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Dog Breeds - Alaskan Malamute









Great Dane

Dog Breed - Great Dane


The Great Dane was officially named in 1880 where prior to that it was referred to by numerous names including Boarhound and Deutsche Dogge and is the national dog of Germany.  Despite their friendly nature nowadays, they had a bloody history as bull baiters and hunters in centuries past. Bred in Germany they were used to hunt wild boar and bears, as farm guards and draft dogs and had more mastiff type features than the present day Great Dane.



This trusted and loyal companion makes a great housedog and has an excellent disposition.  They are friendly, affectionate, happy and outgoing and just adore spending time with their human companions.  Being territorial, most will bark at strangers on their property until once introduced.  These dogs cannot be just left in a backyard and ignored; they thrive on human interaction and love to be part of the family.


Photo of Kaya, Great Dane, courtesy of Charlotte Reeves Photography. Read our  interview with Charlotte



Height:  71-86cm  (28-34in)     

Weight:  45-90kg  (100-200lb)

The Great Dane is one of the largest dog breeds in the world and displays itself with dignity, strength and elegance.  It has a sleek, smooth coat in five colours, fawn, blue, black, brindle and harlequin, with harlequins varying in tones such as merle (grey-marle dappled with black), and Boston, mostly black with white socks and chest blaze.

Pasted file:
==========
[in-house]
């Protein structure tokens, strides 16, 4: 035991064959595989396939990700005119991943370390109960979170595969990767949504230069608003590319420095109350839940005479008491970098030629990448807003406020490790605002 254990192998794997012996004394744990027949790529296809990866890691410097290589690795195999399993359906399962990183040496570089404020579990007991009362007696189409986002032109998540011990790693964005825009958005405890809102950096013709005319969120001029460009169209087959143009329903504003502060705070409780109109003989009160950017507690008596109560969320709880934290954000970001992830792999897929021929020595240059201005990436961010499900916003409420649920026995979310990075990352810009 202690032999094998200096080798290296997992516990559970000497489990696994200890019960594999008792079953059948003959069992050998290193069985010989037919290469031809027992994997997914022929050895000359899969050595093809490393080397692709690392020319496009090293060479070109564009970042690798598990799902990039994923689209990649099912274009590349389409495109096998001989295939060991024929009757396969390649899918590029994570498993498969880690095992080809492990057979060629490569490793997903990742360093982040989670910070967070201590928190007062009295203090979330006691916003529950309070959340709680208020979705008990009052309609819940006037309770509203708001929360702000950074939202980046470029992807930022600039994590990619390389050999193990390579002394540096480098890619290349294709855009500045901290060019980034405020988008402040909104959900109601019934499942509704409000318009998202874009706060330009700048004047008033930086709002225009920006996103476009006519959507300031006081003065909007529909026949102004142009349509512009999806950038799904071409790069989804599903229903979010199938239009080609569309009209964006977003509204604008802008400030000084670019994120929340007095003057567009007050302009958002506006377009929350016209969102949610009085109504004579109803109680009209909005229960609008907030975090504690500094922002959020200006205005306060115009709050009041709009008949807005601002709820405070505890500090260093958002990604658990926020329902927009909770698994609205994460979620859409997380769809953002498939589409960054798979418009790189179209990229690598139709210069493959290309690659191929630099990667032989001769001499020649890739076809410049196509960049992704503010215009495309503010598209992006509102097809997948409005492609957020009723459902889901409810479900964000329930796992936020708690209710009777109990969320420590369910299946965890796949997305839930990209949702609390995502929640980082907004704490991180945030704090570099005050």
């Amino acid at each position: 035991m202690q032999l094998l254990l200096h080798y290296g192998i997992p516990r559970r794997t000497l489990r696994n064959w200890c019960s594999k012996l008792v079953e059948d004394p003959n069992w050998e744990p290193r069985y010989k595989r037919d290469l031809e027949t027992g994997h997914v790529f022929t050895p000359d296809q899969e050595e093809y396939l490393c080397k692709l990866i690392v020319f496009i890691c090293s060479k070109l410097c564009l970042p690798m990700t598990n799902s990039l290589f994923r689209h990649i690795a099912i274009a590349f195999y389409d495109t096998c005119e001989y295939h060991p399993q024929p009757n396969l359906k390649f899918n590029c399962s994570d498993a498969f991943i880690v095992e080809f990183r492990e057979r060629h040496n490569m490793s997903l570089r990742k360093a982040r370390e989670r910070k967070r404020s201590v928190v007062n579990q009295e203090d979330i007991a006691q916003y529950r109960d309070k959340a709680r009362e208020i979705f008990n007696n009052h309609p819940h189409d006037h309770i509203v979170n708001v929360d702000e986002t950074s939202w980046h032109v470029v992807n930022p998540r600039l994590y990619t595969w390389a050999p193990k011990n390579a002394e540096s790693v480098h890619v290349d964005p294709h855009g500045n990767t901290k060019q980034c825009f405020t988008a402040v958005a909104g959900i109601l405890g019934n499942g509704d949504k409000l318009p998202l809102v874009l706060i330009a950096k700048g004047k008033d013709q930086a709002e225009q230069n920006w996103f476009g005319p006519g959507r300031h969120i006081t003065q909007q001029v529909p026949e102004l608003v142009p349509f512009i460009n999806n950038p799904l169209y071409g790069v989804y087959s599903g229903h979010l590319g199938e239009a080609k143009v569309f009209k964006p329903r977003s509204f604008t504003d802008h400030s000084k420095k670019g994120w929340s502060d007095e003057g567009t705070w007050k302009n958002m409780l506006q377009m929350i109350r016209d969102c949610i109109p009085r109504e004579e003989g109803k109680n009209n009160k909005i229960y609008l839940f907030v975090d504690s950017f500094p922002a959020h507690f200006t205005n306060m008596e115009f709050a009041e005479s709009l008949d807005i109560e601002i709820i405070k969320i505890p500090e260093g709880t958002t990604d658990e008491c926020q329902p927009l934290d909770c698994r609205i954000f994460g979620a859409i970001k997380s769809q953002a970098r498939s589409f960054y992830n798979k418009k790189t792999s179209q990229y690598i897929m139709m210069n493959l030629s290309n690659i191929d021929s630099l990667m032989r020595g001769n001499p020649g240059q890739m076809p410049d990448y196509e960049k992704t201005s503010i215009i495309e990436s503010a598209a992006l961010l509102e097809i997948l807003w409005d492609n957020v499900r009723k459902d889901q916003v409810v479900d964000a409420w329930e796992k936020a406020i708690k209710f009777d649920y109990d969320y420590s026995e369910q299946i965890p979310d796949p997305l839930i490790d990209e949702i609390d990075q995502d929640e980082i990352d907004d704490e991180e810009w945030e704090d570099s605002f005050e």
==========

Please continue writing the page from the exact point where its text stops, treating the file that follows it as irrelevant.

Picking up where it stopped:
As Great Danes have a short, thick, glossy coat it will only require weekly grooming and bathing, which could take some time, is as required but it is recommended to keep their nails trimmed and given a bone quite regularly to assist in keeping their teeth clean.


Life Expectancy

8-10 Years


Health Concerns

They need a well balanced diet to maintain their bone strength because of their giant size as these dogs can display health problems such as hip and elbow dysplasia, both inheritable defects causing degeneration of the hip or elbow, heart problems and also being a deep-chested breed they are vulnerable to bloat, so it will be important not to exercise your dog immediately after eating or drinking.



As Great Danes shed very little hair and are very well behaved indoor dogs (provided you have enough room) they will usually be quite content to stretch out on the floor or lounge, just lying at your feet.  But beware they do incline to drool on furniture, clothes and their owners.  Just their sheer size makes them reliable guard dogs and it is certain that few thieves would risk jumping into the yard with a strange Dane! If access to acreage is not possible Adult Danes which are kept in suburban backyards will need daily walks of at least 30 minutes.   It  will be necessary to ensure this dog receives adequate training starting from a very young age, as it is important to have control of such a huge dog at all times in all situations, especially when it comes to jumping up at people.

Photo of Luna and Kaya, courtesy of Charlotte Reeves Photography


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Working Dogs: This group  includes more breeds than any other. These dogs were bred to do a variety of work from guarding, herding, pulling sleds and rescue for example. A few in this group include Border Collie, Boxer and Bullmastiff to mention a few.



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